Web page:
Cost of Camden External Building Work

Camden Leaseholders’ Forum homepage Discussion Board Major Works + Estimates Cost of Camden External Building Work

This topic contains 3 replies, has 4 voices, and was last updated by  IMD 1 month ago.

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  • #5050

    AK1
    Participant

    I have received an estimate from Camden for external building work to my property, under the Better Homes project, the work is due to start in early 2019. My estimate is for £34,000, which was arrived at after a cursory external inspection (I was not informed that this would be happening and was not present). A contractor has now been appointed and I have been told at Consultation meetings that the final list of work to be done and therefore the final cost will be decided once scaffolding goes up and a proper survey takes place. Obviously I am concerned by this apparent ad-hoc approach, at the lack of any control I have over what work may be carried out, how the work is done and the cost.

    1) Does anyone else have a similar experience or have any advice they can give me?
    2) I have been advised to appoint my own surveyor who can shadow Camden and act in my interests. If I do, how can my own surveyor successfully challenge Camden’s findings? Can anyone suggest a surveyor they have used?

    #5079

    Leighton Grove
    Participant

    Have you seen the thread about Leighton Grove below?

    #5095

    Martin
    Participant

    To begin with – You’re absolutely right to be concerned.

    I’ve just been through a similar renovation (major works RPK/48 and RPK/9). The original quote and the tender was around 9.000 for my flat back in 2016. 3 years later my leaseholder account is now showing that I’m 24.000 in debt and Camden’s accounting department has just issued Final warning relating to 2 unpaid invoices which includes the normal threats around forfeiture of your leashold agreement etc. If I should believe the numbers showing on my account, they’ve run over the initial budget with roughly 160% (9K -> 24K).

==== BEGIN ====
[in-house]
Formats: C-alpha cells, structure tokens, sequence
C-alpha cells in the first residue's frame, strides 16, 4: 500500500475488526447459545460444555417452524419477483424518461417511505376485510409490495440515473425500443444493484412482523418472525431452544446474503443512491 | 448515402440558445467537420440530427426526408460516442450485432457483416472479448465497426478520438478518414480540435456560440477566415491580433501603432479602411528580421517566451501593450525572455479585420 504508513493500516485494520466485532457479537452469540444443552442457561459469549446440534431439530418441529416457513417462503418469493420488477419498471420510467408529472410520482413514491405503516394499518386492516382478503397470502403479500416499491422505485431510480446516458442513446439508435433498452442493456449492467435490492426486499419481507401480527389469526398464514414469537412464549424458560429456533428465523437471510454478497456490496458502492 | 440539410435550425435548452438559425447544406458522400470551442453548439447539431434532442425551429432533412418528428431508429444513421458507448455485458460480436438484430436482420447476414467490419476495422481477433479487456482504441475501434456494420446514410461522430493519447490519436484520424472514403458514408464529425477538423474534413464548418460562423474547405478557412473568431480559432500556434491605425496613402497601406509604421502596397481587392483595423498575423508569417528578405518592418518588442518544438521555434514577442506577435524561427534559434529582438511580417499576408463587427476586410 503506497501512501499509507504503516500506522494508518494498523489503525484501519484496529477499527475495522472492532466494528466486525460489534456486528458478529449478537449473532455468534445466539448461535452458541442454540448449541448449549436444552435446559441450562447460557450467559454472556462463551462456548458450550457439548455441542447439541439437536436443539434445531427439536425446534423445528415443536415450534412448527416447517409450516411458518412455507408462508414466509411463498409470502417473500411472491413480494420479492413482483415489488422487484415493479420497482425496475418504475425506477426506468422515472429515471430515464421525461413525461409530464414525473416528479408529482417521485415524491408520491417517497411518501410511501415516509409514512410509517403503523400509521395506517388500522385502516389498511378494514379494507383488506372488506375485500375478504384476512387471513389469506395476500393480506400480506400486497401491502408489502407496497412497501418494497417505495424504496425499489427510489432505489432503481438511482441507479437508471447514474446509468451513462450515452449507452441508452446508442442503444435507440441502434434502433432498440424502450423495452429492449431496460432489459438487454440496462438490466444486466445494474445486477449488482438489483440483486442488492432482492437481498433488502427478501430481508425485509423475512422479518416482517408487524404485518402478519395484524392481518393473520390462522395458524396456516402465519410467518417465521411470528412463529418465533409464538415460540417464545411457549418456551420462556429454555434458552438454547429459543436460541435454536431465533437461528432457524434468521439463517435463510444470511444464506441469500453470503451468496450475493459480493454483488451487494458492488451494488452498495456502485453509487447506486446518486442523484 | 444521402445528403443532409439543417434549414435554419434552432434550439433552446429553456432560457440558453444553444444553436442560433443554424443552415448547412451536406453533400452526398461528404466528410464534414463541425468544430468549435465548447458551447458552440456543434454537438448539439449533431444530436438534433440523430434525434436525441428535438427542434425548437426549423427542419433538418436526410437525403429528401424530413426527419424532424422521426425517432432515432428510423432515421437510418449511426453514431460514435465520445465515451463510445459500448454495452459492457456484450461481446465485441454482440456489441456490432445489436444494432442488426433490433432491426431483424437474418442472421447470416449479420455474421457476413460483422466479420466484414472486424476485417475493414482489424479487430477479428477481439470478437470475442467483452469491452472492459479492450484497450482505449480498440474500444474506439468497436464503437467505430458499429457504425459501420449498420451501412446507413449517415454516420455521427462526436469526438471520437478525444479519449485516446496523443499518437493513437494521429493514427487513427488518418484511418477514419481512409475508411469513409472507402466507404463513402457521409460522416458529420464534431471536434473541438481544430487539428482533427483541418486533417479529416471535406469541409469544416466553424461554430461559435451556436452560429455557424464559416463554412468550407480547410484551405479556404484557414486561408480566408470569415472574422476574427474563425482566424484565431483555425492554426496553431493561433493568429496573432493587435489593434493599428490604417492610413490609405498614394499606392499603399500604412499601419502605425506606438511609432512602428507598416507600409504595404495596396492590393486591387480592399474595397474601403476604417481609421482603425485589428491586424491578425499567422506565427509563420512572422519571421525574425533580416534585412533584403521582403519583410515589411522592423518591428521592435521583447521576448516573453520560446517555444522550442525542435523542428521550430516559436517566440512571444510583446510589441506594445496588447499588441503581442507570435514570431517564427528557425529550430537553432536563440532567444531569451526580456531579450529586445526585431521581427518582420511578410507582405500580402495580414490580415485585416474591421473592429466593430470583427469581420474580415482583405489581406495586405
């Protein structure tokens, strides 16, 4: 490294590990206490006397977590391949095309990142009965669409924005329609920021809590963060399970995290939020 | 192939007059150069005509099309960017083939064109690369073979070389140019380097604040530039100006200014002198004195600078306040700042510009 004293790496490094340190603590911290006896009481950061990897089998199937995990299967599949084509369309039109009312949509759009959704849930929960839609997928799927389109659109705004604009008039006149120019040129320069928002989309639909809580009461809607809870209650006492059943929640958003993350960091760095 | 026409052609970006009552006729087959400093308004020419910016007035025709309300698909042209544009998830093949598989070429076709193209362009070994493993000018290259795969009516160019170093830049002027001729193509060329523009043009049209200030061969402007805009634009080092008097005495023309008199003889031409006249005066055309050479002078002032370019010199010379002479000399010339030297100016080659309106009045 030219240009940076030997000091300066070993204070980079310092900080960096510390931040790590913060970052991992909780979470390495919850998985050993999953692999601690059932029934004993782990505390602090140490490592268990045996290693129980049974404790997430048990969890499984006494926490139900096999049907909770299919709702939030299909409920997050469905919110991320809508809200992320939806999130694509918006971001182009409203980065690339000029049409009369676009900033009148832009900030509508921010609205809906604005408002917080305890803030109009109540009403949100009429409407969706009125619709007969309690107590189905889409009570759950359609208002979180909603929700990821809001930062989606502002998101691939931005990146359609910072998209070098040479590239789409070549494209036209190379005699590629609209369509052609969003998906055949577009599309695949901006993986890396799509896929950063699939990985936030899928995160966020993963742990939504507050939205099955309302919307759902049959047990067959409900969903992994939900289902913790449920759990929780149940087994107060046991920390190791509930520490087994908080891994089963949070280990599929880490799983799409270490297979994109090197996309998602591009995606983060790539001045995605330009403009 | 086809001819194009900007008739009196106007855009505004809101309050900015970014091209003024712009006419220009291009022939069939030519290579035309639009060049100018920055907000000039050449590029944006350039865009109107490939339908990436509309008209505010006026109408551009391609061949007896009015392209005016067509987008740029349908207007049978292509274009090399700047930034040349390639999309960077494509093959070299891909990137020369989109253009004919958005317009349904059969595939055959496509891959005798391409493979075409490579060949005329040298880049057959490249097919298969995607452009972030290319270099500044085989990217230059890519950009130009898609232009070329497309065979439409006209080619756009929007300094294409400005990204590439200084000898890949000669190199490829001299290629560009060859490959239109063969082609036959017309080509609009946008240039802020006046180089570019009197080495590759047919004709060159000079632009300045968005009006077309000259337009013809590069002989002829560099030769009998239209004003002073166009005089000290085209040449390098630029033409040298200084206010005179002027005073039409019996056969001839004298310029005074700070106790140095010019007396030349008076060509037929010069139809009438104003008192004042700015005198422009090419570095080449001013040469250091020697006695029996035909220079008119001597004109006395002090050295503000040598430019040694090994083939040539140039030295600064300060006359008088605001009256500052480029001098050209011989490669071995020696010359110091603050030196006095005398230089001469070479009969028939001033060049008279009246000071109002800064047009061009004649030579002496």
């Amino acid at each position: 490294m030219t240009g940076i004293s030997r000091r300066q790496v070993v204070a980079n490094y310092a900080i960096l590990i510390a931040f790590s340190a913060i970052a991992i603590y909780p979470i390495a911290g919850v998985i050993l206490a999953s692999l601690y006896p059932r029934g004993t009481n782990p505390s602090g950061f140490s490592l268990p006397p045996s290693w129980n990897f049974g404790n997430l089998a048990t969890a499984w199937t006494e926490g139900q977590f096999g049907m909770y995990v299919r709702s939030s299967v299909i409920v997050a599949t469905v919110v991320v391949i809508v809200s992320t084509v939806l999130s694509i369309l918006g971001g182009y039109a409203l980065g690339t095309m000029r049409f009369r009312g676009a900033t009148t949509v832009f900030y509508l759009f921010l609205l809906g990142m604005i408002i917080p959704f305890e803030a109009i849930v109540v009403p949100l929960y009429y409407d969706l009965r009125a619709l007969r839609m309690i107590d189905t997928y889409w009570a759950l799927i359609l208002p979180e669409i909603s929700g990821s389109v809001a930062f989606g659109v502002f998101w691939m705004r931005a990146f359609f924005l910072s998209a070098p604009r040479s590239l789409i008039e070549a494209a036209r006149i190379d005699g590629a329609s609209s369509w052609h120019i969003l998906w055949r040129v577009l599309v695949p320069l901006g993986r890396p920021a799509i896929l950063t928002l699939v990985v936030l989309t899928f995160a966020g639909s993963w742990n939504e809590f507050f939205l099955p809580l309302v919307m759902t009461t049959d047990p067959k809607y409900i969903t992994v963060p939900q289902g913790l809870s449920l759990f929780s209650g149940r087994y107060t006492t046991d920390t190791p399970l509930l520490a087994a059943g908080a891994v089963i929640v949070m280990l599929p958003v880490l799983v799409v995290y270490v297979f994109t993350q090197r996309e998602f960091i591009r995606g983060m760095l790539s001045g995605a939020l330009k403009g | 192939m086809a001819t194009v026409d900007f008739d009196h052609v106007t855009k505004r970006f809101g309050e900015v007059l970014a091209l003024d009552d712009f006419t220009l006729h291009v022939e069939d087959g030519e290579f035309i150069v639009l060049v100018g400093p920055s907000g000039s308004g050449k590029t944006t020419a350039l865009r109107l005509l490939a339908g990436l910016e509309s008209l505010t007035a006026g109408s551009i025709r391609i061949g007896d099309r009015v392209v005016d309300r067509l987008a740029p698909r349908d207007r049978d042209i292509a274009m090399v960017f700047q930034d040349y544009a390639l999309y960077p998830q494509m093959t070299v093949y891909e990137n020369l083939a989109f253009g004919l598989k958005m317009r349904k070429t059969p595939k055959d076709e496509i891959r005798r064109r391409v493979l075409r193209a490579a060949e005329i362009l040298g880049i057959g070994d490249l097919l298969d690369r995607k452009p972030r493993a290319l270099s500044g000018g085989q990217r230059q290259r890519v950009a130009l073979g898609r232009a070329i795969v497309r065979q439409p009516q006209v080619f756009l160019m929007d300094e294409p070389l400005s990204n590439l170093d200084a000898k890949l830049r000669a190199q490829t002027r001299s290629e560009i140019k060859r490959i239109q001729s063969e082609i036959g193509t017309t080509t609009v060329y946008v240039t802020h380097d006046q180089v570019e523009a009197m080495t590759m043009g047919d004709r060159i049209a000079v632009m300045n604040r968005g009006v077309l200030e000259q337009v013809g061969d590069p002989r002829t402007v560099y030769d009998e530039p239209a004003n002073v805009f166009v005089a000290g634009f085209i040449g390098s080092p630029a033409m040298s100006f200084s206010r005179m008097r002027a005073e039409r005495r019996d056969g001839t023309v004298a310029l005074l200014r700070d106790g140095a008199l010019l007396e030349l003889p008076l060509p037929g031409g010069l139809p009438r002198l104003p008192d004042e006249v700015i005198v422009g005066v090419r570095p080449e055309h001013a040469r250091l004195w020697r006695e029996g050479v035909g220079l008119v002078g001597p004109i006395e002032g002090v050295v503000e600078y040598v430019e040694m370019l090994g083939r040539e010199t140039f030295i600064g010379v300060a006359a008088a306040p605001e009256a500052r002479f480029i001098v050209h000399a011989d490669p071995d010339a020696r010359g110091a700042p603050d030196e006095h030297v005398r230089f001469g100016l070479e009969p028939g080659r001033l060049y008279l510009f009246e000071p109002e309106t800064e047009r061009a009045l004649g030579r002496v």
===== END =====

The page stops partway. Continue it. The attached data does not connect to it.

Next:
From the start, I was trying to get information around the proposed works. It wasn’t easy, but eventually I managed to get detailed imtemized spreadsheets from the Contract Manager showing what they planned to address as part of the contract. One of the first things I noticed when reviewing the costs of the planned work was that only around 30% went to real tangiable improvements to the property, 70% was spent on building access, suspension of parking bays and overhead costs etc. I raised these concerns with the Contract Manager as well as Leaseholder Services, but they didn’t listen. I then went on to file a complaint with Camden’s complaints team, and managed to get a response that partially addressed my concerns. Since then, there has been no further information beyond the yearly service charge pack including invoices. I’m currently refusing to pay the invoices on the basis that the landlord has not showed me any evidence of the expenses they claim they’ve incurred (I’ve made multiple requests to review their accounts to no avail).

    I’m certainly no expert after this, but would give the following advice;
    1. Try to influence the landlord before they’ve committed to any work. Once they’ve incurred expenses, it’s less likely you’ll be able to do anything about it
    2. Seek independent advice; it’s important you understand your rights as a leaseholder as well as Camden’s obligations as landlord. This will help you understand what your options are at each stage of the process
    3. Establish contact with the Contract Manager in the Capital Services team, and send requests for updates on a regular basis
    4. Try to establish what the process is for the landlord to notify the leaseholder of additional / unplanned costs associated with the work. I didn’t receive any information at all indicating that the works was exceeding the planned costs, and now I’m expected to pay 160% more than I thought I would have to